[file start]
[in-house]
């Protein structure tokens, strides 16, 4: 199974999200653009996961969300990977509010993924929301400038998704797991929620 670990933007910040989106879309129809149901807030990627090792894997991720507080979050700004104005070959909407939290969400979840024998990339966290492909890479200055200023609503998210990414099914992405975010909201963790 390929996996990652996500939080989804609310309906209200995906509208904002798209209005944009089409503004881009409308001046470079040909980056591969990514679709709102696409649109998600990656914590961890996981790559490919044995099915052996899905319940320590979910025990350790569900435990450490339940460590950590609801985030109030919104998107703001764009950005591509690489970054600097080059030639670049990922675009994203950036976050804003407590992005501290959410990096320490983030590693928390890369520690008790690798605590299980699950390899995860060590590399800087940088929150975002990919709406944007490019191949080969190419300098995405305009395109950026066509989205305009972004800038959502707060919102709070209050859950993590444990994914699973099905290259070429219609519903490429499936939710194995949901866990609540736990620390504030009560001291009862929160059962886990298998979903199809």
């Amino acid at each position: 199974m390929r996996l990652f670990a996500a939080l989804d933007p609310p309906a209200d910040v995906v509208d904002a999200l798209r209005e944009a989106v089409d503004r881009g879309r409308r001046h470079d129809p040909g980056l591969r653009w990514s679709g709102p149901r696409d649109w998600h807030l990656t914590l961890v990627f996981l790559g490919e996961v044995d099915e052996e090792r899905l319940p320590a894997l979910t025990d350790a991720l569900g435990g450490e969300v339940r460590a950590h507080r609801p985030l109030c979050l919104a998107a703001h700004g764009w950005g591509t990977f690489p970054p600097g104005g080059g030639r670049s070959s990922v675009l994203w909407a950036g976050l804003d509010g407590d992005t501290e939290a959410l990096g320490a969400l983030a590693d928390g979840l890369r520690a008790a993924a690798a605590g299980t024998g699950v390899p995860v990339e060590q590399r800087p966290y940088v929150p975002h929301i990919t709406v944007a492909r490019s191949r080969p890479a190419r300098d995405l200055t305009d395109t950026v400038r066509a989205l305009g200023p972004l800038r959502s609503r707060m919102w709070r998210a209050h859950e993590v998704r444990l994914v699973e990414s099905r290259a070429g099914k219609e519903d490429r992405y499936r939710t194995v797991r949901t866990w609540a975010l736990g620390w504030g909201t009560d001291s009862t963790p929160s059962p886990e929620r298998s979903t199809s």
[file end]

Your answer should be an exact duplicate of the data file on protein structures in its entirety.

[in-house]
């Protein structure tokens, strides 16, 4: 199974999200653009996961969300990977509010993924929301400038998704797991929620 670990933007910040989106879309129809149901807030990627090792894997991720507080979050700004104005070959909407939290969400979840024998990339966290492909890479200055200023609503998210990414099914992405975010909201963790 390929996996990652996500939080989804609310309906209200995906509208904002798209209005944009089409503004881009409308001046470079040909980056591969990514679709709102696409649109998600990656914590961890996981790559490919044995099915052996899905319940320590979910025990350790569900435990450490339940460590950590609801985030109030919104998107703001764009950005591509690489970054600097080059030639670049990922675009994203950036976050804003407590992005501290959410990096320490983030590693928390890369520690008790690798605590299980699950390899995860060590590399800087940088929150975002990919709406944007490019191949080969190419300098995405305009395109950026066509989205305009972004800038959502707060919102709070209050859950993590444990994914699973099905290259070429219609519903490429499936939710194995949901866990609540736990620390504030009560001291009862929160059962886990298998979903199809």
């Amino acid at each position: 199974m390929r996996l990652f670990a996500a939080l989804d933007p609310p309906a209200d910040v995906v509208d904002a999200l798209r209005e944009a989106v089409d503004r881009g879309r409308r001046h470079d129809p040909g980056l591969r653009w990514s679709g709102p149901r696409d649109w998600h807030l990656t914590l961890v990627f996981l790559g490919e996961v044995d099915e052996e090792r899905l319940p320590a894997l979910t025990d350790a991720l569900g435990g450490e969300v339940r460590a950590h507080r609801p985030l109030c979050l919104a998107a703001h700004g764009w950005g591509t990977f690489p970054p600097g104005g080059g030639r670049s070959s990922v675009l994203w909407a950036g976050l804003d509010g407590d992005t501290e939290a959410l990096g320490a969400l983030a590693d928390g979840l890369r520690a008790a993924a690798a605590g299980t024998g699950v390899p995860v990339e060590q590399r800087p966290y940088v929150p975002h929301i990919t709406v944007a492909r490019s191949r080969p890479a190419r300098d995405l200055t305009d395109t950026v400038r066509a989205l305009g200023p972004l800038r959502s609503r707060m919102w709070r998210a209050h859950e993590v998704r444990l994914v699973e990414s099905r290259a070429g099914k219609e519903d490429r992405y499936r939710t194995v797991r949901t866990w609540a975010l736990g620390w504030g909201t009560d001291s009862t963790p929160s059962p886990e929620r298998s979903t199809s």